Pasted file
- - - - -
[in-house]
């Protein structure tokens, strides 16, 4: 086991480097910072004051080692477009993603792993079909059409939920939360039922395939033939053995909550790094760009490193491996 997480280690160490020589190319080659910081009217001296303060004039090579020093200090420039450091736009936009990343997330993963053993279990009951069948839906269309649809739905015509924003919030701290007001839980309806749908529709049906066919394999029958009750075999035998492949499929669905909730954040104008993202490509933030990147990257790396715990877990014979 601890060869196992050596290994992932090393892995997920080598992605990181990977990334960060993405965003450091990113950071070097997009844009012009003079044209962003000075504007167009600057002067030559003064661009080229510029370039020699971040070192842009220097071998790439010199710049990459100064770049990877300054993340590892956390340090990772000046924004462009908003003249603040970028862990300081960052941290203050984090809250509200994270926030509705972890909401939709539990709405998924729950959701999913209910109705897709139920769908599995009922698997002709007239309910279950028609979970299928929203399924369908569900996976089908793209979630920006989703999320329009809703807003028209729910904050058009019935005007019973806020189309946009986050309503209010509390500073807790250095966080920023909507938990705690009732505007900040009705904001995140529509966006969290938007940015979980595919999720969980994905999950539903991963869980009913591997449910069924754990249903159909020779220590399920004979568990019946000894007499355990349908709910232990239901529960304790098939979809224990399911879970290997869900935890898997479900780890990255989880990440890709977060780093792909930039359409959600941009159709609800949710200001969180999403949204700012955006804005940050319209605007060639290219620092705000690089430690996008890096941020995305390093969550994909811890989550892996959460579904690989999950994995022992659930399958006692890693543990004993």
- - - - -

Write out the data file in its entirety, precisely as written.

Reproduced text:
[in-house]
């Protein structure tokens, strides 16, 4: 086991480097910072004051080692477009993603792993079909059409939920939360039922395939033939053995909550790094760009490193491996 997480280690160490020589190319080659910081009217001296303060004039090579020093200090420039450091736009936009990343997330993963053993279990009951069948839906269309649809739905015509924003919030701290007001839980309806749908529709049906066919394999029958009750075999035998492949499929669905909730954040104008993202490509933030990147990257790396715990877990014979 601890060869196992050596290994992932090393892995997920080598992605990181990977990334960060993405965003450091990113950071070097997009844009012009003079044209962003000075504007167009600057002067030559003064661009080229510029370039020699971040070192842009220097071998790439010199710049990459100064770049990877300054993340590892956390340090990772000046924004462009908003003249603040970028862990300081960052941290203050984090809250509200994270926030509705972890909401939709539990709405998924729950959701999913209910109705897709139920769908599995009922698997002709007239309910279950028609979970299928929203399924369908569900996976089908793209979630920006989703999320329009809703807003028209729910904050058009019935005007019973806020189309946009986050309503209010509390500073807790250095966080920023909507938990705690009732505007900040009705904001995140529509966006969290938007940015979980595919999720969980994905999950539903991963869980009913591997449910069924754990249903159909020779220590399920004979568990019946000894007499355990349908709910232990239901529960304790098939979809224990399911879970290997869900935890898997479900780890990255989880990440890709977060780093792909930039359409959600941009159709609800949710200001969180999403949204700012955006804005940050319209605007060639290219620092705000690089430690996008890096941020995305390093969550994909811890989550892996959460579904690989999950994995022992659930399958006692890693543990004993």